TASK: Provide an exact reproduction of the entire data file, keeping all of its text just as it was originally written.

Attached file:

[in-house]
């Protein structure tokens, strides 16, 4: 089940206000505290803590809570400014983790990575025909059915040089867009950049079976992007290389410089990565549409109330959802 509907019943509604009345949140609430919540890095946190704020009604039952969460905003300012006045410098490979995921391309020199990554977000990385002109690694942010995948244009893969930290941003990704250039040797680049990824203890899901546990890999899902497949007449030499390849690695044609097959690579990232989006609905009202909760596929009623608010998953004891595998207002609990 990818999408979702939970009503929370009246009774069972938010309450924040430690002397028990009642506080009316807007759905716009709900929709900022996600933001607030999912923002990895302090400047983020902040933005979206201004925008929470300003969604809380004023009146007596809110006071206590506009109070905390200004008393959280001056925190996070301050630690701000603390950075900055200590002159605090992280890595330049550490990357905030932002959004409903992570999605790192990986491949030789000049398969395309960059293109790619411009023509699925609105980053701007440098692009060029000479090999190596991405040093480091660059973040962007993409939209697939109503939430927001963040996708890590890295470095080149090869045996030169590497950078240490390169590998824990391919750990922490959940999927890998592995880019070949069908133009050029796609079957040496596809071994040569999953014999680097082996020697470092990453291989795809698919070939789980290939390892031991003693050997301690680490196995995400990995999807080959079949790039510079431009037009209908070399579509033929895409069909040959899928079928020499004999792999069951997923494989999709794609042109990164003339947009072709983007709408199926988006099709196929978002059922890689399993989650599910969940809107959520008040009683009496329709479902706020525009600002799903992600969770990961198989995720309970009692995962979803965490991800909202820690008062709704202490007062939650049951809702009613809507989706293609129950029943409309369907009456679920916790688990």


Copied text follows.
[in-house]
């Protein structure tokens, strides 16, 4: 089940206000505290803590809570400014983790990575025909059915040089867009950049079976992007290389410089990565549409109330959802 509907019943509604009345949140609430919540890095946190704020009604039952969460905003300012006045410098490979995921391309020199990554977000990385002109690694942010995948244009893969930290941003990704250039040797680049990824203890899901546990890999899902497949007449030499390849690695044609097959690579990232989006609905009202909760596929009623608010998953004891595998207002609990 990818999408979702939970009503929370009246009774069972938010309450924040430690002397028990009642506080009316807007759905716009709900929709900022996600933001607030999912923002990895302090400047983020902040933005979206201004925008929470300003969604809380004023009146007596809110006071206590506009109070905390200004008393959280001056925190996070301050630690701000603390950075900055200590002159605090992280890595330049550490990357905030932002959004409903992570999605790192990986491949030789000049398969395309960059293109790619411009023509699925609105980053701007440098692009060029000479090999190596991405040093480091660059973040962007993409939209697939109503939430927001963040996708890590890295470095080149090869045996030169590497950078240490390169590998824990391919750990922490959940999927890998592995880019070949069908133009050029796609079957040496596809071994040569999953014999680097082996020697470092990453291989795809698919070939789980290939390892031991003693050997301690680490196995995400990995999807080959079949790039510079431009037009209908070399579509033929895409069909040959899928079928020499004999792999069951997923494989999709794609042109990164003339947009072709983007709408199926988006099709196929978002059922890689399993989650599910969940809107959520008040009683009496329709479902706020525009600002799903992600969770990961198989995720309970009692995962979803965490991800909202820690008062709704202490007062939650049951809702009613809507989706293609129950029943409309369907009456679920916790688990």